Increase Case Acceptance Using a Simple Technique.

Provided by ePractice Manager

When patients aren’t communicating their feelings and thoughts about recommended treatment, you don’t know what their objections are.

If you don’t understand their objections, you won’t be able to address them; which is fundamental to increasing case acceptance.

When presenting a proposed treatment, you want to engage the patient in a conversation, not talk at them. You should put your patients at ease, and encourage in-depth responses that communicate a patient’s feelings about the proposed treatment.

A good way to accomplish this is through using open-ended questions.

Open-ended questions typically begin with words such as “why” and “how;” or phrases like, “Tell me about _____.” They’re the opposite of closed-ended questions, which can be answered with a simple “yes” or “no.”

All staff (front and back) should know how to converse with patients using these type of questions.

You can help put patients at ease by asking questions like these:

  • How’s your day been going?
  • I noticed you live in _____ (city or area). How do you like it there?
  • How is your family doing? What are they doing?
  • How old are your kids? What do they like to do? What school(s) do they go to?
  • Where do your family members work?
  • What kind of work do you do? (Ask them to tell you about it, what they enjoy and run into in that type of work, etc.)
  • How did you find out about our office? What made you choose us?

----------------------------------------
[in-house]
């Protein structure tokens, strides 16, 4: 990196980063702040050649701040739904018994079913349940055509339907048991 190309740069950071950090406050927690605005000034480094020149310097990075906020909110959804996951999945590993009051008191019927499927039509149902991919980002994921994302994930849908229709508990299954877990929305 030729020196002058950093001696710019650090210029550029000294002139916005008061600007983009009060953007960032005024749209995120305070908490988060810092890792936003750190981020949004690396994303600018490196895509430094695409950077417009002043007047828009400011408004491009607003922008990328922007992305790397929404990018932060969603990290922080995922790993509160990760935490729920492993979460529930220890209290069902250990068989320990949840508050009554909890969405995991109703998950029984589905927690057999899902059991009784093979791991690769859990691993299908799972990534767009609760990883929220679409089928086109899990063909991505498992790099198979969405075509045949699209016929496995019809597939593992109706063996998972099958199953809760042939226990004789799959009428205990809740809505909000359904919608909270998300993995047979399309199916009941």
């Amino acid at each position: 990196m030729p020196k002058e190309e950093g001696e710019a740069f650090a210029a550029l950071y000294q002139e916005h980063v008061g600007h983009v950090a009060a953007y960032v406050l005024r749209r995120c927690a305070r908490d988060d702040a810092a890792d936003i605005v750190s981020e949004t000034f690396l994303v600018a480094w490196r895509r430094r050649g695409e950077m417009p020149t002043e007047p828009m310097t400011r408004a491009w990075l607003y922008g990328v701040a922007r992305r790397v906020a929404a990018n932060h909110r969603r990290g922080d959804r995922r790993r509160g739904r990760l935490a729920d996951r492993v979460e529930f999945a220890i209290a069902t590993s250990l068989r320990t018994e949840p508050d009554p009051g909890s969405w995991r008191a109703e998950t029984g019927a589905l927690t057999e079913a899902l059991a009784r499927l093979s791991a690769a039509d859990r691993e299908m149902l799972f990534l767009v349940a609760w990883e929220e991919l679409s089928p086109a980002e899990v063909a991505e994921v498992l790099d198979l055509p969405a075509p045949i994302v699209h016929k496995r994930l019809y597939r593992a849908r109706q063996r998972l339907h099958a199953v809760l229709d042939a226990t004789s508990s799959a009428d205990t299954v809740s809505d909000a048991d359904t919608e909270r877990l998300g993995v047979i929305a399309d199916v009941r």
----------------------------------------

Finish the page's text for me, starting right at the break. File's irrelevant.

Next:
• What was your previous experience at the dentist office like?

You can encourage patients to open up about their concerns by asking:

  • What brought you to our office today?
  • Last time you were here, we looked at your doing ______. What thoughts have you had about getting this done?
  • What are you most concerned with about your teeth?
  • How would you like to improve your teeth, gums, or oral health?
  • What outcome are you looking for?
  • What are your thoughts about this [treatment]? (Ask this after a treatment option is presented.)
  • What concerns (or questions) do you have that would prevent you from moving forward with the treatment?
  • What do you feel might be the consequences of not doing this treatment? (This is very important for a patient to see.)
For more information on effective case acceptance techniques, you can enroll in ePractice Manager‘s Implant and Treatment Coordinator training programs. You can schedule a demo to learn more about the training programs.
2017-11-03T15:06:07+00:00 November 3, 2017|Categories: Case Acceptance, Patient Comfort|Tags: |